Q#1 – Who was the American historian, noted for his writing on the American Civil War, who was widely acclaimed for his book on The Origins of the Republican Party, 1852-1856, which is still considered one of the most important books ever written on 19th-century American politics?
Q#2 – Who was the author who, in 1988, published his Pulitzer-winning book Battle Cry of Freedom?
Q#3 – This famous Civil War author and historian was inspired by his planter grandfather, who had died two years before his birth. Who was he?
Q#4 – After the publication of Captain Sam Grant (1950) by historian and biographer Lloyd Lewis, who wrote the second and third volumes of this trilogy?
Q#5 – Who is this author who has long been considered a leading authority on the Reconstruction Era of American history as evidenced by his seminal essay in American Heritage in October 1982?
Q#6 – The founding executive director of the Virginia Center for Civil War Studies research and education center is also considered the preeminent scholar on Confederate Lieutenant General Thomas J. “Stonewall” Jackson. Who is he?
Q#7 – What well renowned Civil War historian made this profound quote: “I don’t want to call it a conspiracy to ignore the role of the Blacks, both above and below the Mason-Dixon Line, but it was definitely a tendency that began around 1910”?
Q#8 – This famous author and Civil War historian won the 2005 Lincoln Prize (for the best book about the American Civil War) for her 2005 book about Abraham Lincoln’s presidential cabinet. Part of the book was adapted by Tony Kushner into the screenplay for Steven Spielberg’s 2012 film Lincoln. Who is she?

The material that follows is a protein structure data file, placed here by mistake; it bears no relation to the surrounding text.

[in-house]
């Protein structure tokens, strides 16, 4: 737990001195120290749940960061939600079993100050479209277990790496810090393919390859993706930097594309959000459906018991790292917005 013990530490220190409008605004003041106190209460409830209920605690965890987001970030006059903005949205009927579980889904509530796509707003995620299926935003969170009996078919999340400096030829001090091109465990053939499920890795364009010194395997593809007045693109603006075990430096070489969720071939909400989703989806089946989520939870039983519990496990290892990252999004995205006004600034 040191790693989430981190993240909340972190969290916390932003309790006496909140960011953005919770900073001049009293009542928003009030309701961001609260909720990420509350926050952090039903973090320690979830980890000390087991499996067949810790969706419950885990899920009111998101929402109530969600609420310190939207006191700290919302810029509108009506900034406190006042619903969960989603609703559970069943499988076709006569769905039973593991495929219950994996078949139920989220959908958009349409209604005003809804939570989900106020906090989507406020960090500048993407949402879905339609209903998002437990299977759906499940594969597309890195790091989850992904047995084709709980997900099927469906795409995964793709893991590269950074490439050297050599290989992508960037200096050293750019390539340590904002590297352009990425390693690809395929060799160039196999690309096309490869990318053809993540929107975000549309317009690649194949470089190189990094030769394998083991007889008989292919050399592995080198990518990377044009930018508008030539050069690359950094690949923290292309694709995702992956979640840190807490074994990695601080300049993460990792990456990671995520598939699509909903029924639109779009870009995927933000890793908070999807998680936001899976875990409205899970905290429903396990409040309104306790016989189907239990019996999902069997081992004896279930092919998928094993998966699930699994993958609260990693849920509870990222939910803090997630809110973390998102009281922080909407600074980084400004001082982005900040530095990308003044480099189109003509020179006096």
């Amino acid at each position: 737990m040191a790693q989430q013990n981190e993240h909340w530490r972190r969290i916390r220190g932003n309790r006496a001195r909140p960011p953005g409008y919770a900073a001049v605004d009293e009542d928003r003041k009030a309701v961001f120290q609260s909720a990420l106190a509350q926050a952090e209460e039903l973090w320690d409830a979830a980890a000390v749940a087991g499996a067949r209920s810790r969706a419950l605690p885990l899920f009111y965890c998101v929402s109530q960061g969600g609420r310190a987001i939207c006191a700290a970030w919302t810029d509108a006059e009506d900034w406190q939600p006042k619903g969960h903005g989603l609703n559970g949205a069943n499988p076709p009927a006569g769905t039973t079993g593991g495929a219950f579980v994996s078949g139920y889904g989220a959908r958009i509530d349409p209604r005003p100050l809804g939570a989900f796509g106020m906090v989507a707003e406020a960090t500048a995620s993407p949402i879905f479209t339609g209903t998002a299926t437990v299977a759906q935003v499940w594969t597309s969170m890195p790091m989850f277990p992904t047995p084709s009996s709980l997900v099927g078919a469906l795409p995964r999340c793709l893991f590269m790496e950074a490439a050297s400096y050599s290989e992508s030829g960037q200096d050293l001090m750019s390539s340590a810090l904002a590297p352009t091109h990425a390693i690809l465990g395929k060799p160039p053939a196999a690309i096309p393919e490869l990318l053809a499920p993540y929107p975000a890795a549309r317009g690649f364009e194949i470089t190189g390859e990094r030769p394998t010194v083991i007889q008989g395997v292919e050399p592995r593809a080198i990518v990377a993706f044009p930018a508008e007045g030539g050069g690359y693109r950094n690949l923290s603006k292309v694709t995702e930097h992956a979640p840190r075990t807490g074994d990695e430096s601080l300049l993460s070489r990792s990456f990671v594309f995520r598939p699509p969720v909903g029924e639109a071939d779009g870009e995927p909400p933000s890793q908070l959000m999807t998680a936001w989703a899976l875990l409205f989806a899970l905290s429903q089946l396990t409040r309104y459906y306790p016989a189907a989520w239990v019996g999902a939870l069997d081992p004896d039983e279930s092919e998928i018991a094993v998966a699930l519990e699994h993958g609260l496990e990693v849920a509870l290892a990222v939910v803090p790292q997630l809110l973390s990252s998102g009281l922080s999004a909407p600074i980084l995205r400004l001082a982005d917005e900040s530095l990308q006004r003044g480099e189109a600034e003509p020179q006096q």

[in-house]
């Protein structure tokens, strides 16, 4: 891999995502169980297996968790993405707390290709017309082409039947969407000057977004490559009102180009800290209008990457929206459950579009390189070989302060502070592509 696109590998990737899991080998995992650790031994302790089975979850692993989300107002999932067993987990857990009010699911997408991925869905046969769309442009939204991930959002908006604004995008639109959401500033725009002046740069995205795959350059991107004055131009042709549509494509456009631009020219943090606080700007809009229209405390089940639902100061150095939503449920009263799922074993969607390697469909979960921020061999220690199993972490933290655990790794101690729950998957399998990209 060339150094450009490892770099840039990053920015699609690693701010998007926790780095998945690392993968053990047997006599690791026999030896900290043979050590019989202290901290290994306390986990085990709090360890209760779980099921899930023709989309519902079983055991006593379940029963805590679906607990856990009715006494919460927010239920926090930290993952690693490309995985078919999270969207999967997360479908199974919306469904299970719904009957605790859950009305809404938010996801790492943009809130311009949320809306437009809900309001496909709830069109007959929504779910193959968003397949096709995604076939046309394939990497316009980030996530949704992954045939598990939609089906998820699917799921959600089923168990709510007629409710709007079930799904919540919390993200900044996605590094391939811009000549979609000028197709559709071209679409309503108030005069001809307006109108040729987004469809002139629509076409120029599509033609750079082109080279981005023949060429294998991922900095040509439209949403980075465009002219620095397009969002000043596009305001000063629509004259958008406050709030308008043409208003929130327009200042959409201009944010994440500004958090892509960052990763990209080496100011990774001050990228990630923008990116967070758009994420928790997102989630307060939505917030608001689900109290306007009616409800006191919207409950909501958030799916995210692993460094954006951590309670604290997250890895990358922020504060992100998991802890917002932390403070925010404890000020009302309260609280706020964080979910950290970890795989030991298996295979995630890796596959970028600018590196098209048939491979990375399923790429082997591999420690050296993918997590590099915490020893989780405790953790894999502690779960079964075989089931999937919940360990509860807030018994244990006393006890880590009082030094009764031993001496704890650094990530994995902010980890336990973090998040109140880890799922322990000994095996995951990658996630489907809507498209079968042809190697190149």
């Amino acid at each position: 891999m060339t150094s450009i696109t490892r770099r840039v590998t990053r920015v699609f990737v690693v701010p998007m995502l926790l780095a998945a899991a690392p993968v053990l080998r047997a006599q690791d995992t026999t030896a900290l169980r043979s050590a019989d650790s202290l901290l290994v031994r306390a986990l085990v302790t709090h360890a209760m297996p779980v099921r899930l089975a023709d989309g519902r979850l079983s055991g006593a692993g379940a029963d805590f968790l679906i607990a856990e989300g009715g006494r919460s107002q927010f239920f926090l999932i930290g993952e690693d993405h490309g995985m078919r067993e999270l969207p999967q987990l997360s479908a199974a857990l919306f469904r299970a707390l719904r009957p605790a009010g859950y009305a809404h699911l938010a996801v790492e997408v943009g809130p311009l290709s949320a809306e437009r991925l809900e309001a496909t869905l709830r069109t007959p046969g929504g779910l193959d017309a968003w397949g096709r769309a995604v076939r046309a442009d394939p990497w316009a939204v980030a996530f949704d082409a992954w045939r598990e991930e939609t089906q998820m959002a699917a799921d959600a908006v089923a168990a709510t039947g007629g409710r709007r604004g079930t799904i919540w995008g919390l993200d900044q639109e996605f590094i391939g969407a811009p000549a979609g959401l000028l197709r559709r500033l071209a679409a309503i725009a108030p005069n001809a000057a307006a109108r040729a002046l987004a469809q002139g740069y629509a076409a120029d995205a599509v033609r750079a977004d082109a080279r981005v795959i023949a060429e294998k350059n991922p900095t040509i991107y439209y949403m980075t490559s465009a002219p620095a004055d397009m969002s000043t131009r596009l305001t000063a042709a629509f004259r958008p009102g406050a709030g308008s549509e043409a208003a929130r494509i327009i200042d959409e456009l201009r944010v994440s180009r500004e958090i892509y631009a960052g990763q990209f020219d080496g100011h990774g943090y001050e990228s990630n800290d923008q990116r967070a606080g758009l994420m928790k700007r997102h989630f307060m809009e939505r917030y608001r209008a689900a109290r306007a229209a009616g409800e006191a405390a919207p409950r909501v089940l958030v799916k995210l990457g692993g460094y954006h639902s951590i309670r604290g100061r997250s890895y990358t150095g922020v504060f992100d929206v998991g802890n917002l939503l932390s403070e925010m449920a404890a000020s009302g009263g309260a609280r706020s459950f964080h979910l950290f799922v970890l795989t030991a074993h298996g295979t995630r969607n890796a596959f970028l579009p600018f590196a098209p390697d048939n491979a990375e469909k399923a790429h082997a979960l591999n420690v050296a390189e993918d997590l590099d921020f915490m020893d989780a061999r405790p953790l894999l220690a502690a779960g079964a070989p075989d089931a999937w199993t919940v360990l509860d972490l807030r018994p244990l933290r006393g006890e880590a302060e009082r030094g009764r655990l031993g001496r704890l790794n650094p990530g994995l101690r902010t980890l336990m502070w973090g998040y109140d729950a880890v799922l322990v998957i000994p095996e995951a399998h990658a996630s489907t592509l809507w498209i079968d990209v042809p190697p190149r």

Q#9 – Who is the Bay Area author who wrote Brady’s Civil War Journal: Photographing the War, 1861-65?
Q#10 – This famous Civil War author’s initial interest in the history of the Civil War first began after an eighth grade school field trip to the Gettysburg battlefield. Who is he?
Q#11 – Who is this now deceased famous Civil War author and historian who is attributed to this quote: “The point I would make is that the novelist and the historian are seeking the same thing: the truth – not a different truth: the same truth – only they reach it, or try to reach it, by different routes?
Q#12 – This famous Civil War historian was named Chief Historian of the National Park Service, a position he held until 1994. From 1994 to 1995, he served as special assistant to the director. After his retirement in 1995, he received the title Chief Historian Emeritus, which he holds to this day. What is his name?
Q#13 – Civil War Times (formerly Civil War Times Illustrated) is a history magazine published bi-monthly that covers the American Civil War. It was established in 1962 by whom?
Q#14 – Who is this American documentarian known for his style of using archival footage and photographs in his films?
Q#15 – Which Civil War historian served for nine years as co-chairman of the United States Abraham Lincoln Bicentennial Commission, appointed to the commission by President Bill Clinton in 2000, and elected co-chair by his fellow commissioners?